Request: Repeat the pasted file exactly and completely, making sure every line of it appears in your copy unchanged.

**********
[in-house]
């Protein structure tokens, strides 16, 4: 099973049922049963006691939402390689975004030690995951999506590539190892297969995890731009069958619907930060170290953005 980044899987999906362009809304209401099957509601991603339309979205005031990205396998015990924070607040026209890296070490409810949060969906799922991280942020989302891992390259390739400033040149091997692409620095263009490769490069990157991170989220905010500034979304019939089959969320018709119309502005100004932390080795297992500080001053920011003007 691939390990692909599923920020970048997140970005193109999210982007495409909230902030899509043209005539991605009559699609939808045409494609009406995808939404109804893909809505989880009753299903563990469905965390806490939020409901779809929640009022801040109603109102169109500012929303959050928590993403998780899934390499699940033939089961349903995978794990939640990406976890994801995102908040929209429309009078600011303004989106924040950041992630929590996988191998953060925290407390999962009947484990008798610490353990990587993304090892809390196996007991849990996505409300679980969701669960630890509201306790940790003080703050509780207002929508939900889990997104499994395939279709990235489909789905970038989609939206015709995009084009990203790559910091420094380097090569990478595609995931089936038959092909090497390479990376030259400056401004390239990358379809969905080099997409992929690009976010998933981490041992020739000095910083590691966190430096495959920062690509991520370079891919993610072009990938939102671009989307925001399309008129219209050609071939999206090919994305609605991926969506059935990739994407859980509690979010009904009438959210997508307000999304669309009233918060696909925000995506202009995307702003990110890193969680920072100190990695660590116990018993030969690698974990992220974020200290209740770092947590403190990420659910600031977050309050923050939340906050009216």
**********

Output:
[in-house]
């Protein structure tokens, strides 16, 4: 099973049922049963006691939402390689975004030690995951999506590539190892297969995890731009069958619907930060170290953005 980044899987999906362009809304209401099957509601991603339309979205005031990205396998015990924070607040026209890296070490409810949060969906799922991280942020989302891992390259390739400033040149091997692409620095263009490769490069990157991170989220905010500034979304019939089959969320018709119309502005100004932390080795297992500080001053920011003007 691939390990692909599923920020970048997140970005193109999210982007495409909230902030899509043209005539991605009559699609939808045409494609009406995808939404109804893909809505989880009753299903563990469905965390806490939020409901779809929640009022801040109603109102169109500012929303959050928590993403998780899934390499699940033939089961349903995978794990939640990406976890994801995102908040929209429309009078600011303004989106924040950041992630929590996988191998953060925290407390999962009947484990008798610490353990990587993304090892809390196996007991849990996505409300679980969701669960630890509201306790940790003080703050509780207002929508939900889990997104499994395939279709990235489909789905970038989609939206015709995009084009990203790559910091420094380097090569990478595609995931089936038959092909090497390479990376030259400056401004390239990358379809969905080099997409992929690009976010998933981490041992020739000095910083590691966190430096495959920062690509991520370079891919993610072009990938939102671009989307925001399309008129219209050609071939999206090919994305609605991926969506059935990739994407859980509690979010009904009438959210997508307000999304669309009233918060696909925000995506202009995307702003990110890193969680920072100190990695660590116990018993030969690698974990992220974020200290209740770092947590403190990420659910600031977050309050923050939340906050009216």